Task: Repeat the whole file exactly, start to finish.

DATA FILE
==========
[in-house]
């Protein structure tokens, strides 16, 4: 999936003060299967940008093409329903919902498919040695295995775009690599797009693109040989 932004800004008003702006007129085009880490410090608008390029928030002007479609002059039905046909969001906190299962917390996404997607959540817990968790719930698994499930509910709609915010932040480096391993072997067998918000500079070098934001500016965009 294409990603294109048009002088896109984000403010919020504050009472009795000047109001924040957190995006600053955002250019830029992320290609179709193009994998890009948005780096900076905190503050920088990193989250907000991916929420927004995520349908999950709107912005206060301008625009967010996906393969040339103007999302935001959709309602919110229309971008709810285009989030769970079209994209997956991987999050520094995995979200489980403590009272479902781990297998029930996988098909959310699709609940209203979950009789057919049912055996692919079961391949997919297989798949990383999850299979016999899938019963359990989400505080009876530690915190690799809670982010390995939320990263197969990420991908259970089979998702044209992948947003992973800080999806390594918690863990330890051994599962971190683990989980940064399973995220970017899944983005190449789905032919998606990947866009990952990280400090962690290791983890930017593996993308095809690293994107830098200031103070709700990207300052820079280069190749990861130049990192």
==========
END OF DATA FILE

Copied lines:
[in-house]
């Protein structure tokens, strides 16, 4: 999936003060299967940008093409329903919902498919040695295995775009690599797009693109040989 932004800004008003702006007129085009880490410090608008390029928030002007479609002059039905046909969001906190299962917390996404997607959540817990968790719930698994499930509910709609915010932040480096391993072997067998918000500079070098934001500016965009 294409990603294109048009002088896109984000403010919020504050009472009795000047109001924040957190995006600053955002250019830029992320290609179709193009994998890009948005780096900076905190503050920088990193989250907000991916929420927004995520349908999950709107912005206060301008625009967010996906393969040339103007999302935001959709309602919110229309971008709810285009989030769970079209994209997956991987999050520094995995979200489980403590009272479902781990297998029930996988098909959310699709609940209203979950009789057919049912055996692919079961391949997919297989798949990383999850299979016999899938019963359990989400505080009876530690915190690799809670982010390995939320990263197969990420991908259970089979998702044209992948947003992973800080999806390594918690863990330890051994599962971190683990989980940064399973995220970017899944983005190449789905032919998606990947866009990952990280400090962690290791983890930017593996993308095809690293994107830098200031103070709700990207300052820079280069190749990861130049990192």